Philip of Side, Fragments (2010). 5.6
Anonymous Ecclesiastical History 2.12.8-10 [p. 47, lines 5-19 Hansen][160]


When these things were expressed by them—or rather, through them, by the Holy Spirit—those who endorsed Arius' impiety were wearing themselves out with murmuring (these were the circles of Eusebius of Nicomedia and Theognis of Nicaea, whom I have already pointed out earlier), and yet they were looking with favor on the "hirelings" of Arius, certain philosophers who were indeed very good with words; Arius had hired them as supporters of his own wickedness, and arrived with them at that holy and ecumenical council. (9)

For there were present very many philosophers; and having put their hopes in them, as I have said just now, the enemies of the truth were reasonably caught, along with the one who actually taught them their blasphemy. The Holy Scripture was fulfilled in him and in them, which says, "Cursed is everyone who has his hope in a mortal man, and whose heart has departed from the Lord."[161] (10) For truly, the blasphemous heart of the fighter against God, Arius, and of those who shared in his impiety, departed from the Lord—they dared to say that the Son of God, the creator of the universe and the craftsman of both visible and invisible created natures, is something created and something made.

[my formatting]
(3) Constantine Burns the ["Prohibited"] books of Porphyry and Arius of Alexandria:
Eusebius Opens the Church Organisation Ledger on the Index Librorum Prohibitorum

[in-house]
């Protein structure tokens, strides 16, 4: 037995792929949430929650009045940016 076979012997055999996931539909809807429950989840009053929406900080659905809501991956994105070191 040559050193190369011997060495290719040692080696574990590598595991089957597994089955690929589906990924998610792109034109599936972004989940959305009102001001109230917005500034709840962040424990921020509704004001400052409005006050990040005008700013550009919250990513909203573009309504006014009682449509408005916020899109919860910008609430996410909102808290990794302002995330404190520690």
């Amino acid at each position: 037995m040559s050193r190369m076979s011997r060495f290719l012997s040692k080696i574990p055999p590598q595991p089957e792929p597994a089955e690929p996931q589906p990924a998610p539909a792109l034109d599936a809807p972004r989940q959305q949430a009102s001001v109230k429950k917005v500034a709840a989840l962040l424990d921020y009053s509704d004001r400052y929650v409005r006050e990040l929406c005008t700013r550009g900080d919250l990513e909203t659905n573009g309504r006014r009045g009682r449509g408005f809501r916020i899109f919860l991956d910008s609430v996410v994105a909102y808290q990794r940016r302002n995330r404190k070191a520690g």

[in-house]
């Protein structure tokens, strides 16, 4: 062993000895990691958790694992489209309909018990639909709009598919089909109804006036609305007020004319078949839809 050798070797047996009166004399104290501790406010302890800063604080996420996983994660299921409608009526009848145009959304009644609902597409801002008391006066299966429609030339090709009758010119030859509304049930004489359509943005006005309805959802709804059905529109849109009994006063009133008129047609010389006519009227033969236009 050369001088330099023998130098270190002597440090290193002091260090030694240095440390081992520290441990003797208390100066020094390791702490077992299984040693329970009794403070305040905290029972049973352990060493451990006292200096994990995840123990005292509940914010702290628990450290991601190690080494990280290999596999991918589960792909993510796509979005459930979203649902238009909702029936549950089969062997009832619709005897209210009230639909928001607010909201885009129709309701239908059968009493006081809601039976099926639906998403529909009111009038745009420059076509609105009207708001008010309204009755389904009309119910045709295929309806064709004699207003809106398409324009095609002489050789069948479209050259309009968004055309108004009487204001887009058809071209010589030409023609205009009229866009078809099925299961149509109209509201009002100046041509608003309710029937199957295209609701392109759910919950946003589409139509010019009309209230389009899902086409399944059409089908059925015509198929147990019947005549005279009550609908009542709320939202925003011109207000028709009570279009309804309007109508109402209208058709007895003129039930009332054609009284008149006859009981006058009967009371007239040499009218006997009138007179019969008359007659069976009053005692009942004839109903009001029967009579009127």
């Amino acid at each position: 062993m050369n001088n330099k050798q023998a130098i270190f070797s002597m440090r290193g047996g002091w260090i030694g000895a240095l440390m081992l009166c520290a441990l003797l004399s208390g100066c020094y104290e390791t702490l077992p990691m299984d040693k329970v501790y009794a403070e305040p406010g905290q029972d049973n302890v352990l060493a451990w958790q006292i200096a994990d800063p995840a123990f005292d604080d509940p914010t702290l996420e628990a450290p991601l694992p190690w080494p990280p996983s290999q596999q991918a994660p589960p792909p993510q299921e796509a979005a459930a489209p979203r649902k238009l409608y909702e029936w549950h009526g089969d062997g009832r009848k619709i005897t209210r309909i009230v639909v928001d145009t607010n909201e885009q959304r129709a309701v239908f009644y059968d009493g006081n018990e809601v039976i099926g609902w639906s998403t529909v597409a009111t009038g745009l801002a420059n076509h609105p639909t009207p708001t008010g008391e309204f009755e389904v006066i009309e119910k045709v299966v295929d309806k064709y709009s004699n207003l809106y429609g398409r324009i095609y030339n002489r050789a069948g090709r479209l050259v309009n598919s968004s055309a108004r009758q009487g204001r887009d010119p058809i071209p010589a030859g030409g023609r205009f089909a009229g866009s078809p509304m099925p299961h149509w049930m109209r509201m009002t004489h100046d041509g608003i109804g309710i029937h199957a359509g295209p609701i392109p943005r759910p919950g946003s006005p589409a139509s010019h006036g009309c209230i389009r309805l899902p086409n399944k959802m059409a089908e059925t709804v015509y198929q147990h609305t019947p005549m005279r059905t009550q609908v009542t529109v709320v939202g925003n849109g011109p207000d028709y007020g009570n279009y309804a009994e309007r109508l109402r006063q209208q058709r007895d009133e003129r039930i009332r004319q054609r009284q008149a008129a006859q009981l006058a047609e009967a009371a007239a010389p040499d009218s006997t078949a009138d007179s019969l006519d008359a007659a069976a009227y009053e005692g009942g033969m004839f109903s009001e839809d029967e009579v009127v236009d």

Immediately after the Nicene Council Constantine issues orders to destroy the books of Arius. He advises he has already burnt the books of Porphyry and pronounces an imperial "damnatio memoriae" upon the books, and name, and political memory of Arius. He indicates that military search and destroy operations were underway by which any preservers of these "forbidden books" would be executed on the spot.

[As an aside Constantine suggests that the followers of Arius should be known as "Porphyrians". As we all know nobody seems to have followed Constantine's suggestion, since the followers of Arius became publicised as "Arians"]

At the same time Eusebius begins to compile a list of "the books of the heretics". Such a list of forbidden books is continued in the Decretum Gelasianum (c.491 CE but with material from the 370's and Damasus). Over a thousand years later in the middle ages, such a list is openly still being published and mainted by the church organsiation in the form of the Index Librorum Prohibitorum ("List of Prohibited Books")

None of these draconian events were good for the classical philosopher for whom the books of Porphyry were the contemporary literary high point c.325 CE in the lineage of the Platonist school of philosophy.




(4) Constantine publically executes Sopater the Platonist (c.330's)

https://en.wikipedia.org/wiki/Sopater_of_Apamea
Sopater of Apamea (died before 337 AD), was a distinguished sophist and Neoplatonist philosopher.

///

Sopater was one of many who were put to death by Constantine, sometime before 337 AD. Zosimus ascribes his death to the machinations of Ablabius.[5] Eunapius alleges that Sopater was charged with detaining by magical arts a fleet laden with grain.[6]
This surely was a great loss to the Platonists living during the rule of Constantine.
One final item of historical evidence to be placed in this post and related to the OP during the rule of Constantine (we will get to the rest of the 4th century later) is the following, already referenced above.